Hockey Night in Canada will stay on CBC for the foreseeable future

Dec 19 2017, 8:19 pm

When Sportsnet bought the rights to Hockey Night in Canada four years ago, the future of the iconic television program appeared uncertain.

While the show would continue to be aired on CBC, that was only guaranteed until 2019. After that, Rogers could move the property away from its home since 1952.

But on Tuesday, Rogers Media and CBC announced that Hockey Night is staying put.

The two media organizations have signed a new seven-year sub-licensing agreement for HNIC, which will keep CBC and Sportsnet aligned for the remainder of the 12-year deal.

Sportsnet will continue to produce Saturday night games on CBC, Sportsnet, and City TV. They’ll also retain editorial control and manage the advertising, with games being produced from a studio at the CBC building in Toronto.

“CBC has been an excellent partner over the years and we are excited to extend our relationship,” said Rick Brace, president of Rogers Media. “Hockey Night in Canada is the most celebrated hockey brand in the country and is steeped in tradition. We are committed to working together to ensure it reaches the widest possible audience.”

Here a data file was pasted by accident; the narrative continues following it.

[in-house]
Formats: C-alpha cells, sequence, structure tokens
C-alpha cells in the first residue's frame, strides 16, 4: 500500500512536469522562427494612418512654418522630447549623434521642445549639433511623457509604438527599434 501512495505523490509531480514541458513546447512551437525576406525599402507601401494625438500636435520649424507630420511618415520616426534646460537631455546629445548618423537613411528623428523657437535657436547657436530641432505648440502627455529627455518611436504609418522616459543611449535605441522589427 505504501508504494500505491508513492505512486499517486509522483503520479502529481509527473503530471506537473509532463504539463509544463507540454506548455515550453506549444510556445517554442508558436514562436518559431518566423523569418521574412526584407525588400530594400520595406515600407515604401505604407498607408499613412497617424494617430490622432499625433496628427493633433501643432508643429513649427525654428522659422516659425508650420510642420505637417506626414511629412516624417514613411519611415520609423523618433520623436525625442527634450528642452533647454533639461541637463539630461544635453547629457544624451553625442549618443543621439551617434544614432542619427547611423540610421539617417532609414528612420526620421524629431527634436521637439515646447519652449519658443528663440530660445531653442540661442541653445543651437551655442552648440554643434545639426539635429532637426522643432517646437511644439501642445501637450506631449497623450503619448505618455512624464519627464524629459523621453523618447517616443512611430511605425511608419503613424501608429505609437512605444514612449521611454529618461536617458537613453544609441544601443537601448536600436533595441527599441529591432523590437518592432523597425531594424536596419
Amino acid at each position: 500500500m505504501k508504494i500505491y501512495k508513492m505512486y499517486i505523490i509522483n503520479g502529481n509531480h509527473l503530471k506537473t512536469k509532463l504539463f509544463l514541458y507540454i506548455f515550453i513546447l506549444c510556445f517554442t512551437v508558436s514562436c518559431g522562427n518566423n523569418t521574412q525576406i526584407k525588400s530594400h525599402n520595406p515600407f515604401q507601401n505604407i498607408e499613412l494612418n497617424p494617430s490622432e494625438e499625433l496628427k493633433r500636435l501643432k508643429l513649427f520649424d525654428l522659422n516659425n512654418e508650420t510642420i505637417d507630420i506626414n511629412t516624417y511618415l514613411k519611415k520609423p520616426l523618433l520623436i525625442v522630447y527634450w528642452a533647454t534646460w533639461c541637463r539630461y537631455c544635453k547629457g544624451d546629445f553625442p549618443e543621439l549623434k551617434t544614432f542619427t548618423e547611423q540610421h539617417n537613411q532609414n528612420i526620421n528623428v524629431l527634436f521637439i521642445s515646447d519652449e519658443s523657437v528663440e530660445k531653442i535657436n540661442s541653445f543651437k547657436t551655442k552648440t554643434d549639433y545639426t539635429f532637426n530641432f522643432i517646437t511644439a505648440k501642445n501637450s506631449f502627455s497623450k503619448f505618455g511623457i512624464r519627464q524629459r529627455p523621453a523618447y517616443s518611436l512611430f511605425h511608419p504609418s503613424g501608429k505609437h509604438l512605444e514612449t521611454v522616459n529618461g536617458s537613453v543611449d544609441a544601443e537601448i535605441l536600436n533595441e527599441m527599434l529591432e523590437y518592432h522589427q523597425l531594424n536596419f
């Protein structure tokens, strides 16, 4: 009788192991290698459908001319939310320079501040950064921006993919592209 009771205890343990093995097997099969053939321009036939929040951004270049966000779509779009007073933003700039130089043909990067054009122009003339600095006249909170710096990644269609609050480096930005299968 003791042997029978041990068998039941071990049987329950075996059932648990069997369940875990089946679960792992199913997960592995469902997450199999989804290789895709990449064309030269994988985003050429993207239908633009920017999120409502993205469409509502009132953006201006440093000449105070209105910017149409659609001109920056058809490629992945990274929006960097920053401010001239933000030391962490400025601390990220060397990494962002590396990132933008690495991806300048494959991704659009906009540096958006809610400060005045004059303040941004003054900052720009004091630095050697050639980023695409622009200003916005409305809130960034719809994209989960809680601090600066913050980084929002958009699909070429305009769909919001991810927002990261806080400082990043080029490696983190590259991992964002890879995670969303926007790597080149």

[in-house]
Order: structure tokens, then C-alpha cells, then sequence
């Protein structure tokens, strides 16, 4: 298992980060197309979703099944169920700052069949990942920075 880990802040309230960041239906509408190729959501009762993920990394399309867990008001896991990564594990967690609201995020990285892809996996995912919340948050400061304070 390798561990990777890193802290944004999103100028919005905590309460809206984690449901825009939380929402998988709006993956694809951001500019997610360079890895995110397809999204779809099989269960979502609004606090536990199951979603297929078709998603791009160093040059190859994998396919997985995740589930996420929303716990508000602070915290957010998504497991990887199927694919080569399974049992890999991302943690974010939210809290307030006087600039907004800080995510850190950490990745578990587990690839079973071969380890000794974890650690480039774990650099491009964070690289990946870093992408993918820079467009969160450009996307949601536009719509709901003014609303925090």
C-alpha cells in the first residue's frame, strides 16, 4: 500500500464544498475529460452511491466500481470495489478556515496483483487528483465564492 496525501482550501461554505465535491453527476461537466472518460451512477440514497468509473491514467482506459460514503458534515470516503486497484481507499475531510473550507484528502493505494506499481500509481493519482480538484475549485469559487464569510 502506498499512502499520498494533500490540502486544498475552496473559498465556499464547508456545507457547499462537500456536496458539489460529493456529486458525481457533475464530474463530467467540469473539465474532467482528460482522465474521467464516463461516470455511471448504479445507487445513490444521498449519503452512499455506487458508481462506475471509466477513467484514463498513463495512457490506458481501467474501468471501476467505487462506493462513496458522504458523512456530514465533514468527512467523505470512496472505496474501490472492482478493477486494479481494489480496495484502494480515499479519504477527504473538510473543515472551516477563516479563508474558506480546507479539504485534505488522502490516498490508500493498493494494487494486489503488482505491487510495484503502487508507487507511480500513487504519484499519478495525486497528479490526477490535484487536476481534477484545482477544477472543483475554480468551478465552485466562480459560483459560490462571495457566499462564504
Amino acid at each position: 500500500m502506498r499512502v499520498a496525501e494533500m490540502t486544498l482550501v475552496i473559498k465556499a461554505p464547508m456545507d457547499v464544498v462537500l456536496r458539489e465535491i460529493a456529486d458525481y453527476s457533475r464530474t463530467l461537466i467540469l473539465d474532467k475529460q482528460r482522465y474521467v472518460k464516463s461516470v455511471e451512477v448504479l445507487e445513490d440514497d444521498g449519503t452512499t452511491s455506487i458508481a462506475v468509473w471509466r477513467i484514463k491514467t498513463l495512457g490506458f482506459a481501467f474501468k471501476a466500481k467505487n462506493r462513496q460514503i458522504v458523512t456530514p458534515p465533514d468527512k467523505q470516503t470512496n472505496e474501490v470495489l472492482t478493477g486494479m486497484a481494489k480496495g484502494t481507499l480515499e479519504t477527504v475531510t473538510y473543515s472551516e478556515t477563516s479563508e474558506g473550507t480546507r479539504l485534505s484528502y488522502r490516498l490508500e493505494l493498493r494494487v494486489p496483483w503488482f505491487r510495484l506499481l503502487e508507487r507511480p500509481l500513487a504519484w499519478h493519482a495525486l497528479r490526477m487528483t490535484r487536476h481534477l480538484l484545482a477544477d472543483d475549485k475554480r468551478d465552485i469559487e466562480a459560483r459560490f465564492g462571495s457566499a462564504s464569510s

Some aspects of the show have changed since Rogers assumed control. Numerous Sportsnet analysts (Nick Kypreos, Chris Johnston, David Amber, etc.) were added.

Some of the additions have been positive, but others fell flat. To Sportsnet’s credit, they realized the error of their ways last year.

After initially bringing in George Stroumboulopoulos to host, Sportsnet execs reverted back to Ron MacLean in 2016. They also brought back After Hours, the popular post-game segment hosted by Scott Oake after the conclusion of the second half of the double header.

Since Rogers acquired the broadcast rights, Hockey Night in Canada reaches 7.5 million viewers each week.

“Our priority in coming to this new agreement was to ensure Canadians continue to have access to Saturday night hockey on CBC and an overwhelming majority of our audience told us they want it to be on CBC,” said Greg Stremlaw, executive-director of CBC Sports.

Paying $5.2 billion for 12 years of NHL hockey, Sportsnet’s rights deal remains the largest media deal in league history.

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